1,2), which has always been a big pet peeve for me. Unfortunately, as a result, I’ve always been afraid to maximize the motivation for my heroes and they often wind up under-motivated, which is far worse. In fact, in a later post, I talked about the need to have a huge motivation, and I never really resolved the contradiction.
So how on earth do you provide a huge motivation without
over-motivating? The answer lies in a
comment on one of those original posts: “Infallible rule: Whenever someone
gives you a lot of reasons, none of them is the real reason.”
In retrospect, in all of those over-motivated movies (Batman, Lethal Weapon 1 and 2, Training
Day, etc), the problem isn’t the quality
of motivation, it’s the quantity. In
each movie, the original motivation fell short halfway through, so the second half
piled on a new motivation to see the
I now realize that I shouldn’t be afraid to strengthen my
motivation all the way to the stratosphere.
If my hero gets to page 70 and says “Ugh, I’m done, this problem isn’t
worth dealing with anymore”, I should definitely listen to that…but I shouldn’t
have a new motivation walk in the
door at that late date, as all of the above movies do…I should go back and
strengthen the original
Those movies did it exactly wrong: they multiplied the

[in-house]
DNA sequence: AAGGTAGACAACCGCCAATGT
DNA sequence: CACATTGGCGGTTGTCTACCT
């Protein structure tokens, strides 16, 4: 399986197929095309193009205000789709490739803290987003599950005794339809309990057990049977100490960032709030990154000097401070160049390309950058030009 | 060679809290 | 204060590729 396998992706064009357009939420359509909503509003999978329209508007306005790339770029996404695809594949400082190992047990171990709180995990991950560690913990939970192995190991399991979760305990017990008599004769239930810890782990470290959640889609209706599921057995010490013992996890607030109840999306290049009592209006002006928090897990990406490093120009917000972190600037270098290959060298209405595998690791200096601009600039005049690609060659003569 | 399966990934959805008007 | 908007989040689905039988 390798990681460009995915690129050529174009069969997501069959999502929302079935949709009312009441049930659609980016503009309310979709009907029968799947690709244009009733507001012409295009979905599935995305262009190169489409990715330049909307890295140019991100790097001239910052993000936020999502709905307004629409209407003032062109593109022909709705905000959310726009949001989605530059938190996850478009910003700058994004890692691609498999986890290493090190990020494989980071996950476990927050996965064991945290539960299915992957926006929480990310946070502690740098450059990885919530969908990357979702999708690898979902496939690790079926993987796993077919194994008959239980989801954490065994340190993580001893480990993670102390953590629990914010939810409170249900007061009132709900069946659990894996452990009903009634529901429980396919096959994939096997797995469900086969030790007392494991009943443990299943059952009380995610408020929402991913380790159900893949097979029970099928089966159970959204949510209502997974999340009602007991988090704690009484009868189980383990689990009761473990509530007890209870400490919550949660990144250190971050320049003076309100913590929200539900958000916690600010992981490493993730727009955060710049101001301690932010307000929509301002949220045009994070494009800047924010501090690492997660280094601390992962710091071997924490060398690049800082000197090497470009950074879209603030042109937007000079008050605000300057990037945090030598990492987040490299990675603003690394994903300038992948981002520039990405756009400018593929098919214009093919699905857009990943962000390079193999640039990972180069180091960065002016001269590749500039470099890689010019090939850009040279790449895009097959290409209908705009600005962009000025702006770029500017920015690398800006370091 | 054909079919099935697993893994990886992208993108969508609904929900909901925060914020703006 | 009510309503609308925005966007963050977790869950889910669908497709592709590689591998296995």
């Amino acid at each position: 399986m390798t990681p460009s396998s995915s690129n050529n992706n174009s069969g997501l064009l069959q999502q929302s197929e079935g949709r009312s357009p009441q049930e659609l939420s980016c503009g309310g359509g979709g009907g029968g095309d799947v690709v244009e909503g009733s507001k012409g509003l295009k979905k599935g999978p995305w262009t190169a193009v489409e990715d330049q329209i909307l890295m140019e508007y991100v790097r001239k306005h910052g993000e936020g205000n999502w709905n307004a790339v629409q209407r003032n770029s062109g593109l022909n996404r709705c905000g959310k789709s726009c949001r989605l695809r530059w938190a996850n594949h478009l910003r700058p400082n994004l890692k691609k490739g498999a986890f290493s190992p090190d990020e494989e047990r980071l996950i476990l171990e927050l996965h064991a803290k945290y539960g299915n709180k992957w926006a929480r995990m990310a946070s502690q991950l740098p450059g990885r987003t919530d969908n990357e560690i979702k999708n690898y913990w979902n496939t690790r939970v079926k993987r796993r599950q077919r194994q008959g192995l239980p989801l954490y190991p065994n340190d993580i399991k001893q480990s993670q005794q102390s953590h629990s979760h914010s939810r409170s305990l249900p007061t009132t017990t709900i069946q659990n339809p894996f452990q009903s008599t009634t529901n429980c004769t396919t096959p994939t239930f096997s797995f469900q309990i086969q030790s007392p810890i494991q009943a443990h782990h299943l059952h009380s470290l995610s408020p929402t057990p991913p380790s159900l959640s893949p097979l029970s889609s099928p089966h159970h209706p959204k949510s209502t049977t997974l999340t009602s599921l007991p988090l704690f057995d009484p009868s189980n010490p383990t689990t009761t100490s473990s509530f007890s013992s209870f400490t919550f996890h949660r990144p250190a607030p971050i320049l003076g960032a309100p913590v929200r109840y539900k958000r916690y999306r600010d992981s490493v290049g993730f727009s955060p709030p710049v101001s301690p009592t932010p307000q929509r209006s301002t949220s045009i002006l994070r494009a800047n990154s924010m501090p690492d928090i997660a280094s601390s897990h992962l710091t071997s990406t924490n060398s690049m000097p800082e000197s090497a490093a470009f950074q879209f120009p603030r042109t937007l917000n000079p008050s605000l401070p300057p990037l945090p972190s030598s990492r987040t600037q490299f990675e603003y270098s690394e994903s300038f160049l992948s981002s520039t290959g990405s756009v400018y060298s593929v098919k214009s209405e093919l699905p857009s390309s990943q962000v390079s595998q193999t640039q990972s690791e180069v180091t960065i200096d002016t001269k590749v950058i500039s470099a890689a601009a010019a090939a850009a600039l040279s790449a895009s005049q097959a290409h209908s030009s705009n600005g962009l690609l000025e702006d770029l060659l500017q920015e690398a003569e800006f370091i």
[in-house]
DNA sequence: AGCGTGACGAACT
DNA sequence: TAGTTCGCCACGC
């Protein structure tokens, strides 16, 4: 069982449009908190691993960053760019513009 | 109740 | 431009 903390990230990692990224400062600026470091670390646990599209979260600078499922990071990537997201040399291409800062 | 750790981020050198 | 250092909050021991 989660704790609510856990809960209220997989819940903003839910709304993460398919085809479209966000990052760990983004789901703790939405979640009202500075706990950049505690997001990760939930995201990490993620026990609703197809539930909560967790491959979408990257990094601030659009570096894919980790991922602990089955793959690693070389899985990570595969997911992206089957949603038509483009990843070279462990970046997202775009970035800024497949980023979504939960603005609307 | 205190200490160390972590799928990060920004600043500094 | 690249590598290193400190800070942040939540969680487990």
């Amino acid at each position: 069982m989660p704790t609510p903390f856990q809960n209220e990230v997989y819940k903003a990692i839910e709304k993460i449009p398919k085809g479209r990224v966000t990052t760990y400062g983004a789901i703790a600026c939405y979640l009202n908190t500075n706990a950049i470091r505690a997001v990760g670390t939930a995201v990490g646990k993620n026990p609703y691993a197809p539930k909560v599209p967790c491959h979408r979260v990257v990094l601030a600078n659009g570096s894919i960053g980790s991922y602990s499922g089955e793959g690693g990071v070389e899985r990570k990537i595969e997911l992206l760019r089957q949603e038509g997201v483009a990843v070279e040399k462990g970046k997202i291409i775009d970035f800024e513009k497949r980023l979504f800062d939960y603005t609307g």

motivation when they should have simplified it.
As that commenter pointed out, giving too many reasons invalidates them
all. It feels desperate and unfocussed,
and it makes the hero seem weak and vacillating, jerked this way and that by
Give your hero a strong simple reason that he or she has to solve the problem right now.
There’s nothing I hate more than those movies where a cop
takes a special interest in a disappearance case because the victim reminds him
of another kid he failed to save years ago. Ugh.
No. Don’t do that. That’s not how the human mind works.
And whatever you do, don’t say, “You see, John Carter’s fighting to protect the princess of Mars because
he wants redemption for failing to protect his own family on Earth ten
years ago!” We will punch you in the
face if you tell us that.
But it’s tricky. It’s tempting to simply advise: “We’re animals. We only want what we want. We act out of self-interest. Start with a simple, profound motivation: self-preservation,
love, sex, family, revenge, etc... or if it’s merely justice, make it a quest to make right a specific
injustice of which the hero (and the audience) has felt the pain,
either through personal experience or through intense empathy.” And that’s certainly the simplest safest recommendation for selling a screenplay to Hollywood... but as a viewer I get really sick of the results: these days, every movie is a revenge movie.
So it looks like I’ve backed myself into another corner: how do you simplify the motivation without lowering everything to the level of revenge? Looks like this is going to spill over to tomorrow...